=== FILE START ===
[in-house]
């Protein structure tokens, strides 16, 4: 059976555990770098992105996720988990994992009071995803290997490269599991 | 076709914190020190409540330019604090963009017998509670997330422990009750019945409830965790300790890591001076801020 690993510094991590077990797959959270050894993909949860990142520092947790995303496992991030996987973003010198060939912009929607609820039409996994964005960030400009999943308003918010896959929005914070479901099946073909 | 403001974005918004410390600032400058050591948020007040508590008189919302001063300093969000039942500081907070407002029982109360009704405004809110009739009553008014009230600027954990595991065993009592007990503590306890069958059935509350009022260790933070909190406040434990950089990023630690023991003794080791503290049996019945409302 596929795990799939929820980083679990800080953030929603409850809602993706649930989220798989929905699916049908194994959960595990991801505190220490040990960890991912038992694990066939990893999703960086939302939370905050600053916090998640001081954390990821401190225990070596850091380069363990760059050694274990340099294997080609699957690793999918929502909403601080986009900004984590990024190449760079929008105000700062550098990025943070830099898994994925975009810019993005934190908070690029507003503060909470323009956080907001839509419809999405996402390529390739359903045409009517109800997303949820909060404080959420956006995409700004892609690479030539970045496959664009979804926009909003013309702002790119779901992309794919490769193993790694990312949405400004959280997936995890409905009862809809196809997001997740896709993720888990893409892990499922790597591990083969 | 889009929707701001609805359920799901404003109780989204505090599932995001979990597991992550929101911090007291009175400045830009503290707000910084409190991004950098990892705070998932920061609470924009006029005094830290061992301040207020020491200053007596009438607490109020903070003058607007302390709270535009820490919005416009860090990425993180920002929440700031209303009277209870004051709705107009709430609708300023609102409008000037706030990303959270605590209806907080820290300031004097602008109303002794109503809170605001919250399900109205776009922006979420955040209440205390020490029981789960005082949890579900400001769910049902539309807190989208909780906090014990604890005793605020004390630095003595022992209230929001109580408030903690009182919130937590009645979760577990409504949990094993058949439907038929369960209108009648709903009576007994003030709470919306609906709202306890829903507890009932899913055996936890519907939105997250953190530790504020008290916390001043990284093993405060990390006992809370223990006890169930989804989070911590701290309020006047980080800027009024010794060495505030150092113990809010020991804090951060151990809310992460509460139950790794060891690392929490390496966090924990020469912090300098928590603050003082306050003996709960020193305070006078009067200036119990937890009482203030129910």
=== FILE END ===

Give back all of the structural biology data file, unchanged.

[in-house]
């Protein structure tokens, strides 16, 4: 059976555990770098992105996720988990994992009071995803290997490269599991 | 076709914190020190409540330019604090963009017998509670997330422990009750019945409830965790300790890591001076801020 690993510094991590077990797959959270050894993909949860990142520092947790995303496992991030996987973003010198060939912009929607609820039409996994964005960030400009999943308003918010896959929005914070479901099946073909 | 403001974005918004410390600032400058050591948020007040508590008189919302001063300093969000039942500081907070407002029982109360009704405004809110009739009553008014009230600027954990595991065993009592007990503590306890069958059935509350009022260790933070909190406040434990950089990023630690023991003794080791503290049996019945409302 596929795990799939929820980083679990800080953030929603409850809602993706649930989220798989929905699916049908194994959960595990991801505190220490040990960890991912038992694990066939990893999703960086939302939370905050600053916090998640001081954390990821401190225990070596850091380069363990760059050694274990340099294997080609699957690793999918929502909403601080986009900004984590990024190449760079929008105000700062550098990025943070830099898994994925975009810019993005934190908070690029507003503060909470323009956080907001839509419809999405996402390529390739359903045409009517109800997303949820909060404080959420956006995409700004892609690479030539970045496959664009979804926009909003013309702002790119779901992309794919490769193993790694990312949405400004959280997936995890409905009862809809196809997001997740896709993720888990893409892990499922790597591990083969 | 889009929707701001609805359920799901404003109780989204505090599932995001979990597991992550929101911090007291009175400045830009503290707000910084409190991004950098990892705070998932920061609470924009006029005094830290061992301040207020020491200053007596009438607490109020903070003058607007302390709270535009820490919005416009860090990425993180920002929440700031209303009277209870004051709705107009709430609708300023609102409008000037706030990303959270605590209806907080820290300031004097602008109303002794109503809170605001919250399900109205776009922006979420955040209440205390020490029981789960005082949890579900400001769910049902539309807190989208909780906090014990604890005793605020004390630095003595022992209230929001109580408030903690009182919130937590009645979760577990409504949990094993058949439907038929369960209108009648709903009576007994003030709470919306609906709202306890829903507890009932899913055996936890519907939105997250953190530790504020008290916390001043990284093993405060990390006992809370223990006890169930989804989070911590701290309020006047980080800027009024010794060495505030150092113990809010020991804090951060151990809310992460509460139950790794060891690392929490390496966090924990020469912090300098928590603050003082306050003996709960020193305070006078009067200036119990937890009482203030129910």